What benefits are included when working out if a worker earns more than the upper limit for an unfair dismissal claim?



Under Section 382 of the Fair Work Act, employees who earn more than a certain amount and are not covered by an award are unable to make an unfair dismissal claim in the Fair Work Commission. Currently the high-income threshold is $133,000 per year.

This amount can include non-monetary benefits as set out in Section 332 of the Fair Work Act, but disputes can arise in deciding what should be included.

A recent decision of the Full Bench of the Fair Work Commission ([2014] FWCFB 6735) considered whether an employee's mobile phone and data usage should be included in the employee's earnings. In this case, the employer said that the employee had private use of a laptop and mobile, while the employee said that the equipment was only provided for work use.

In making its decision, the Full Bench referred to a 1997 decision of the Full Bench of the Australian Industrial Relations Commission in Rofin Australia Pty Ltd v Newtown (1997) 78 IR 78:

“... a distinction ... has been made, in our view quite properly, between the provision of a motor vehicle as part of a salary package and the provision of a motor vehicle as a piece of equipment supplied by the employer to enable the employee to perform the job.

Where a motor vehicle is provided to an employee in lieu of salary that might otherwise have been paid, it is appropriate that the private benefit derived by the employee from the provision of the motor vehicle be counted as part of the employee’s remuneration. Where, however, the vehicle is provided for business purposes and the employee’s entitlement to private use is purely incidental, the provision of the motor vehicle should be treated no differently to the provision by the employer of any other tool or piece of equipment essential to the performance of the job.”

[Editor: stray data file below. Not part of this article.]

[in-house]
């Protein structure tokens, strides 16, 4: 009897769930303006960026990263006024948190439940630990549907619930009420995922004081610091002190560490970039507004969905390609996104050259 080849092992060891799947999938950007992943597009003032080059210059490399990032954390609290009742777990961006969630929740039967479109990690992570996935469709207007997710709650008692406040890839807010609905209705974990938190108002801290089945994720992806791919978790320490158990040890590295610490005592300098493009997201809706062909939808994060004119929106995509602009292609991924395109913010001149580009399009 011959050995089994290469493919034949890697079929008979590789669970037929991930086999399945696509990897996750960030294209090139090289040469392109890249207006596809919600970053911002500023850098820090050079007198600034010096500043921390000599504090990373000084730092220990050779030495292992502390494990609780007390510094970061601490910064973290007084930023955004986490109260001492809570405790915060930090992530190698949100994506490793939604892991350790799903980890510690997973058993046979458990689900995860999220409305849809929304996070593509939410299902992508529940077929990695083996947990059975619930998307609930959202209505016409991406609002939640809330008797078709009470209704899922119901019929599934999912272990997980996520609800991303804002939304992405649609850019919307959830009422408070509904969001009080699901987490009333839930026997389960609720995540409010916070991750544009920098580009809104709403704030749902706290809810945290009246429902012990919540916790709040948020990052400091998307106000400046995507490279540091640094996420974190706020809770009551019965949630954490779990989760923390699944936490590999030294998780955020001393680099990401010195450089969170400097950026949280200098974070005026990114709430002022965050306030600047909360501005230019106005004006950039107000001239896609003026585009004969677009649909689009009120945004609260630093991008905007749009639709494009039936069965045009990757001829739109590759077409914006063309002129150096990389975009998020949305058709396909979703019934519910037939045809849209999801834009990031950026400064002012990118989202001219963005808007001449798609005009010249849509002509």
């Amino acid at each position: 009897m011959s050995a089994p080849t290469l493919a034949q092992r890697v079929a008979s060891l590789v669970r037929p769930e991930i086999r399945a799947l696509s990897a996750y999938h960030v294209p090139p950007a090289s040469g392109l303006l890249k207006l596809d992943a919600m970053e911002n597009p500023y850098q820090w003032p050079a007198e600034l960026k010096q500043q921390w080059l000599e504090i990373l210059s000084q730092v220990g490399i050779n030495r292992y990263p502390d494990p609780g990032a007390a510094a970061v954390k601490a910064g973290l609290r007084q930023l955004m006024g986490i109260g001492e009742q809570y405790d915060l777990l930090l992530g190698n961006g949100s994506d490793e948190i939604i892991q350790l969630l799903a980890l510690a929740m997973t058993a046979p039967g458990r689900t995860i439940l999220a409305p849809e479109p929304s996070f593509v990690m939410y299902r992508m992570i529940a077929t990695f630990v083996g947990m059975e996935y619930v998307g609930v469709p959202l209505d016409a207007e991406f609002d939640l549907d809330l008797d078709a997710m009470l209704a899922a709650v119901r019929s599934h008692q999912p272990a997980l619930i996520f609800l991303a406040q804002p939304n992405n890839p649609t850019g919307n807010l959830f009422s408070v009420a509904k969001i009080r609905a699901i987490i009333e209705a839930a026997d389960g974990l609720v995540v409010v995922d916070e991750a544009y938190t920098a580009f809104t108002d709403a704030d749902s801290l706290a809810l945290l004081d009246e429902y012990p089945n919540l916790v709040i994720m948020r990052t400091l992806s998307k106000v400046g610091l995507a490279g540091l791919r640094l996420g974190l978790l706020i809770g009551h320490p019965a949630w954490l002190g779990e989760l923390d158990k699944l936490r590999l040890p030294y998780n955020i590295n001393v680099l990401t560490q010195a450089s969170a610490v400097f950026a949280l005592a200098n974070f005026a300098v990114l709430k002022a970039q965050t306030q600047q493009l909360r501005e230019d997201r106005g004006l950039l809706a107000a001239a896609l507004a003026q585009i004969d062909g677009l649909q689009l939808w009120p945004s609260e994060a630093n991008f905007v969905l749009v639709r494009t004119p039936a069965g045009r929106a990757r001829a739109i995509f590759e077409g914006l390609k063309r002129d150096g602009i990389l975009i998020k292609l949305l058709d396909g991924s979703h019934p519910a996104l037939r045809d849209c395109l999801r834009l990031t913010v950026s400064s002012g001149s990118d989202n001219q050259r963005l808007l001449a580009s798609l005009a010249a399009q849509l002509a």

The Full Bench decided that in the current case, there had been no agreement between the parties that the employee could use the mobile broadband service for private use. The Full Bench stated:

'...where a person has received a benefit that was not in accordance with an agreement between that person and his or her employer, the Commission’s power under reg 3.05(6) will not be enlivened.' (Regulation 3.05(6) allows the Commission to estimate a monetary value of a benefit where the parties do not agree on the value).

As it turned out, the value of the mobile broadband usage was decisive in working out whether the employee earned less than the high-income threshold and the employee was able to press on with their unfair dismissal claim.

In this case, there seems to have been a pivotal disagreement between the parties as to whether there was any private use allowed of the employer-provided service. This could perhaps be avoided by stating clearly in the employment contract whether private use of business equipment and services is included as part of the salary package, as well as giving thought to whether the value of such private use can be agreed between the parties or is otherwise able to be verified.